Chronic Disease as a Barrier to Breast and Cervical Cancer Screening
Article first published online: 27 DEC 2001
1998 by the Society of General Internal Medicine
Journal of General Internal Medicine
Volume 13, Issue 6, pages 357–365, June 1998
How to Cite
Kiefe, C. I., Funkhouser, E., Ph, D., Fouad, M. N. and May, D. S. (1998), Chronic Disease as a Barrier to Breast and Cervical Cancer Screening. Journal of General Internal Medicine, 13: 357–365. doi: 10.1046/j.1525-1497.1998.00115.x
- Issue published online: 27 DEC 2001
- Article first published online: 27 DEC 2001
- Cited By
- mass screening;
- breast cancer;
- cervical cancer;
To assess whether chronic disease is a barrier to screening for breast and cervical cancer.
Structured medical record review of a retrospectively defined cohort.
Two primary care clinics of one academic medical center.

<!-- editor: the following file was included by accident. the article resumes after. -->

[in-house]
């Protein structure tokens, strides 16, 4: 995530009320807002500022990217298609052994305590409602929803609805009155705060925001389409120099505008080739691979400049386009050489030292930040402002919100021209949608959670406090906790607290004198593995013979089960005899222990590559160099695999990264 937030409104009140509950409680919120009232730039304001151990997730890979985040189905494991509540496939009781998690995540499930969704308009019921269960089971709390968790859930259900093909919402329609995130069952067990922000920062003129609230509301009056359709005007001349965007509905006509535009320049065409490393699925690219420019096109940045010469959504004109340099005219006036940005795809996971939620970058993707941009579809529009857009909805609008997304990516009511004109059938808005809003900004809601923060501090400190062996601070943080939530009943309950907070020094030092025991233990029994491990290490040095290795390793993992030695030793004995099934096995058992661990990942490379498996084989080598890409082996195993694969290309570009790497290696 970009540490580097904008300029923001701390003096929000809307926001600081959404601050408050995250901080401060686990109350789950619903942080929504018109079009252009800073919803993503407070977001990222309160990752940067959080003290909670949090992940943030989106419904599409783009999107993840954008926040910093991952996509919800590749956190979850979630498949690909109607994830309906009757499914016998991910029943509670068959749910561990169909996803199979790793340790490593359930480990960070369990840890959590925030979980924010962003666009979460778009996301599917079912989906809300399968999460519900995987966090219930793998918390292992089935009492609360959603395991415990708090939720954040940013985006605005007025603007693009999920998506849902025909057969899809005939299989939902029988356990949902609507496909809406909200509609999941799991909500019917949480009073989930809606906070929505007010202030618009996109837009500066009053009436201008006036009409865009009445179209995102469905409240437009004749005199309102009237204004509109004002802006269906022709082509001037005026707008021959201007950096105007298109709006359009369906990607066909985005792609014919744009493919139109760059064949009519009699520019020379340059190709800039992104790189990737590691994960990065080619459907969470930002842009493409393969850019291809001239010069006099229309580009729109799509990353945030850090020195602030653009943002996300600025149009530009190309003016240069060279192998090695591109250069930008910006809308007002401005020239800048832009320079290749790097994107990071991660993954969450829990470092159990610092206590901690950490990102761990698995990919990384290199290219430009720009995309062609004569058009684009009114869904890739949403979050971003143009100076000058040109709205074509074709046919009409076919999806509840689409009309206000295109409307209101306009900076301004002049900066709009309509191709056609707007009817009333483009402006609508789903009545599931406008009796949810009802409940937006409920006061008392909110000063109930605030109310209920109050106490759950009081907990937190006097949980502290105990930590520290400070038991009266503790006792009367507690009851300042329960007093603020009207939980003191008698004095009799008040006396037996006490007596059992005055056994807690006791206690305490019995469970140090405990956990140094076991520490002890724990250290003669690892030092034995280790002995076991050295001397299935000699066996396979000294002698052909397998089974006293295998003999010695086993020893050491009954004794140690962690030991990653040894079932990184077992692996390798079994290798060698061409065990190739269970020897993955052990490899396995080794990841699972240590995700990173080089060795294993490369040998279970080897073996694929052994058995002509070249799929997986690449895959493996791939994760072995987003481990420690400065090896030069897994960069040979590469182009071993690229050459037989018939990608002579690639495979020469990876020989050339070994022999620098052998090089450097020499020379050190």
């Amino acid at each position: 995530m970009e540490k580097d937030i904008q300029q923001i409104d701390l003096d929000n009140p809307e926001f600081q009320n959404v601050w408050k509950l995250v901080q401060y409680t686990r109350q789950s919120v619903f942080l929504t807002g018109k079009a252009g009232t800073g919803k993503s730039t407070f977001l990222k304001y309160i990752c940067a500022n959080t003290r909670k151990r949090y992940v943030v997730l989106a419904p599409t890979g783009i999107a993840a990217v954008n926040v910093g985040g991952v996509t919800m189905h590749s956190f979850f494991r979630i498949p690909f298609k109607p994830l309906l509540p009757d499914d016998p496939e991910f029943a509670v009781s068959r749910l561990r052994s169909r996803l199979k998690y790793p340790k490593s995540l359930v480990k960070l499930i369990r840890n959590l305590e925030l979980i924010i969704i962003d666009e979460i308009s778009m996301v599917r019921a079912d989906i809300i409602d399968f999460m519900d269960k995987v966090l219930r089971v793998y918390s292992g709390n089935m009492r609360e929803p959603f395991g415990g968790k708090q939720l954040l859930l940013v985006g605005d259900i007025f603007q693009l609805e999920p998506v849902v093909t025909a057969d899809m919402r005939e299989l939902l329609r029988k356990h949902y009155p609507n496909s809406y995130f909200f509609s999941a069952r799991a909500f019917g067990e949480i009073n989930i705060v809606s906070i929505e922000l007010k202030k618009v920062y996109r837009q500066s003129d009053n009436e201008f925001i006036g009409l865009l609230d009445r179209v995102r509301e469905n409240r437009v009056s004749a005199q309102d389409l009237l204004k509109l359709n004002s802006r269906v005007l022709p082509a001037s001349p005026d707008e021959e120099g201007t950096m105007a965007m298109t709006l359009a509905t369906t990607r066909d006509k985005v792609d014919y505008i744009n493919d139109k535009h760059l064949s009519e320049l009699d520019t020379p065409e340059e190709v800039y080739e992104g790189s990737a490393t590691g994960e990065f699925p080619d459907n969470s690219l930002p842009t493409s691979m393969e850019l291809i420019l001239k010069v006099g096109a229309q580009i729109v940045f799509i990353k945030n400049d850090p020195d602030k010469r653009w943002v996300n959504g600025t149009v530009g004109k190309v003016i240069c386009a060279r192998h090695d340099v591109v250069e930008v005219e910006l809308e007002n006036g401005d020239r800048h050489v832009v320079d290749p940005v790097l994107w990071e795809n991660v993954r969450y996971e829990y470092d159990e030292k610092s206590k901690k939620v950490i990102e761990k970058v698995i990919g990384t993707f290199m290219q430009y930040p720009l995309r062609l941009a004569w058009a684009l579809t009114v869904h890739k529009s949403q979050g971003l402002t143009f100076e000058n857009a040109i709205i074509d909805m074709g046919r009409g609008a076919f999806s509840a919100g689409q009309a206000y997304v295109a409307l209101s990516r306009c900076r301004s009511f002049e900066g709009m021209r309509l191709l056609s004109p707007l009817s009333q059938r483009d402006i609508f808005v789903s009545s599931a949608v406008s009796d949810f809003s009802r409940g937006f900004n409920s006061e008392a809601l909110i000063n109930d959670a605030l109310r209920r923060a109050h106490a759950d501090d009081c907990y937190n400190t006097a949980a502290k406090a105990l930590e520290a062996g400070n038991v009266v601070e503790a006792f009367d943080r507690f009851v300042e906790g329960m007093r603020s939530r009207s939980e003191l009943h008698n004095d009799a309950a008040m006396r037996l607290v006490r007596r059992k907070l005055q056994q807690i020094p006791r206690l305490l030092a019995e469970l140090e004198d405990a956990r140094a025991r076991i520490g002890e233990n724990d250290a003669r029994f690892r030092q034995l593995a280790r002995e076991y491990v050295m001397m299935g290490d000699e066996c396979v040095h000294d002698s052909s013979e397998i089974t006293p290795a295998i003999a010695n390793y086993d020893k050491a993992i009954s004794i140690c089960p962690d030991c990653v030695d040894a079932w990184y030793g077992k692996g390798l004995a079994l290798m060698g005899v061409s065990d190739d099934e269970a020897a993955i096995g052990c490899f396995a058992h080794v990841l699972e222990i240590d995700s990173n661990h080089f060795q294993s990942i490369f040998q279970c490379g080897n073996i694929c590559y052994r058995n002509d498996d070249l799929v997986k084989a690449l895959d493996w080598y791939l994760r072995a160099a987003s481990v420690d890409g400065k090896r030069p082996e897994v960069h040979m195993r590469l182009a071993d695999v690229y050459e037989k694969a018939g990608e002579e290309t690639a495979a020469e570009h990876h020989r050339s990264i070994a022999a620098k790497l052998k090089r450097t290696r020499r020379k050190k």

All eligible women at least 43 years of age seen during a 6-month period in each of the two study clinics (n = 1,764).
MEASUREMENTS AND MAIN RESULTS:
Study outcomes were whether women had been screened: for mammogram, every 2 years for ages 50–74; for clinical breast examinations (CBEs), every year for all ages; and for Pap smears, every 3 years for ages under 65. An index of comorbidity, adapted from Charlson (0 for no disease, maximum index of 8 among our patients), and specific chronic diseases were the main independent variables. Demographics, clinic use, insurance, and clinical data were covariates. In the appropriate age groups for each test, 58% of women had a mammogram, 43% had a CBE, and 66% had a Pap smear. As comorbidity increased, screening rates decreased (p < .05 for linear trend). After adjustment, each unit increase in the comorbidity index corresponded to a 17% decrease in the likelihood of mammography (p = .005), 13% decrease in CBE (p = .006), and 20% decrease in Pap smears (p = .002). The rate of mammography in women with stable angina was only two fifths of that in women without.
Among women who sought outpatient care, screening rates decreased as comorbidity increased. Whether clinicians and patients are making appropriate decisions about screening is not known.